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Nanoparticle Growth Studies on Highly Oriented Pyrolytic Graphite (HOPG) and Photocatalytic studies on bimetallic system supported on HOPG

  • Author(s): Kwon, Jayde Yonjoo
  • Advisor(s): Hemminger, John C
  • et al.
Abstract

Nanoparticle (NP) growth mechanisms have received attention due to the many potential applications such as biomedicine, catalysts, fuel cell, and solar cells. Here in this dissertation, I focus on developing a new tool to study the fundamental growth mechanisms of NP growth. This system relies on the use of highly oriented pyrolytic graphite (HOPG) as a substrate for deposition of metal NPs.

HOPG is layers of graphene stacked in a parallel arrangement. It is a useful substrate to study the growth of metal NPs due to its inert nature of surface. This system provides many advantages of fundamental studies of metal NP growth (discussed in chapter 1 introduction) the most critical point, for the purpose of this dissertation, being the separation of NP growth mechanism from substrate effects.

In the subsequent chapters, I focus on three major studies: 1) fabrication of linearly ordered Fe NP growth along the step edges of HOPG to study fundamental mechanisms of seed-mediated growth of pyrite, 2) photocatalytic properties of a bimetallic system composed of photodeposited Pt onto the fabricated Fe NP arrays, and 3) the improvement of the detection limit of this Fe NP system to better theoretical research on NP growth.

The first three chapters focus on the studies of NP growth on HOPG. Chapter 1 shows the successful and selective deposition of linearly ordered Fe NPs on the step edges of HOPG. Using these Fe NP arrays, the study of using different precursors to convert Fe oxide to FeS2 (pyrite) is discussed in chapter 2. Despite the interest in pyrite due to its promising properties for solar cell applications, pyrite devices suffer from low efficiency. This is partly due to a lack of understanding of which parameters are required for preferential growth of a pure pyrite phase. Therefore, using the Fe NP system on HOPG provides a toolkit for studying the fundamental properties of particle growth at very early stages. Seed-mediated growth of pyrite NPs by atmospheric-pressure chemical vapor deposition in the context of different precursors is discussed in chapter 3. The results are promising yet many discussions can be raised as to using my system to improve pure pyrite phase growth in the future.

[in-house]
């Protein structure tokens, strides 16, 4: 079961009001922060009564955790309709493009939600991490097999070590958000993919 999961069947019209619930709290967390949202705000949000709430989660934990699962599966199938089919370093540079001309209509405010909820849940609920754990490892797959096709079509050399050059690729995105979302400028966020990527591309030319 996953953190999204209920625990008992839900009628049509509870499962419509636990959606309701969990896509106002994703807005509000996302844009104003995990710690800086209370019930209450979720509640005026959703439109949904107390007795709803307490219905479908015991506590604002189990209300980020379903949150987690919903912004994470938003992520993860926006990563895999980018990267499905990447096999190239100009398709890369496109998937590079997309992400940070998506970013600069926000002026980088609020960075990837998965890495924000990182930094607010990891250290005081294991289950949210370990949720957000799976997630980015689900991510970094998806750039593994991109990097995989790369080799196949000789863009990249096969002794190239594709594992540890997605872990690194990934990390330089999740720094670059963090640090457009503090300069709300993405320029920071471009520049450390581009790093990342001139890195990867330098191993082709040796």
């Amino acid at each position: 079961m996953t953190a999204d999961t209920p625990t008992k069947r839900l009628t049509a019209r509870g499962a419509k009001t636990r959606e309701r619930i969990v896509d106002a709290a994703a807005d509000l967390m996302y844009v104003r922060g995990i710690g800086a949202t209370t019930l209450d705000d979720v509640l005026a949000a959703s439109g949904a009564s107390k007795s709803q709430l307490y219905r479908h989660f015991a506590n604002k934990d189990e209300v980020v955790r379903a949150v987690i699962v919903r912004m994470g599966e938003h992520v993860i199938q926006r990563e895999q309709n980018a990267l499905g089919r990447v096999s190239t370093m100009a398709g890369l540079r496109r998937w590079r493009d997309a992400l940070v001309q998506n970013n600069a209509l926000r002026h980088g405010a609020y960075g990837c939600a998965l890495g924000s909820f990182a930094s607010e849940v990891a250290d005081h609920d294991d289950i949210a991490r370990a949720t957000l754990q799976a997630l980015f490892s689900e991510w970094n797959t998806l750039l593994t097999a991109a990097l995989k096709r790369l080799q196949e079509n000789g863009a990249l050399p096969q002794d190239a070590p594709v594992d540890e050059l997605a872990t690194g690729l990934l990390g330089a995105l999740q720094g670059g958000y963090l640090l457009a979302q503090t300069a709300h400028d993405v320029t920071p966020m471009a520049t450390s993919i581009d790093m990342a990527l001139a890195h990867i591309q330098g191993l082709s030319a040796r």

In chapter 4, I focus on generating a bimetallic system using the Fe NPs on HOPG to study photocatalytic properties. Photodeposition of Pt NPs on Fe oxide NP arrays is demonstrated for the first time. I show that generation of this Pt-Fe oxide bimetallic system actually improves the photocatalytic activity as assessed by methylene blue degradation studies under UV exposure.

Lastly, in chapter 5, an attempt was made to improve the HOPG NP system to improve the surface characterization detection limit. This was done by studying Fe NP growth on oxygen plasma treated modified surfaces of HOPG. The plasma treatment creates more defect sites on the surface of HOPG leading to higher-density deposition of Fe oxide NPs that significantly improves the low detection limit of the original HOPG NP system.

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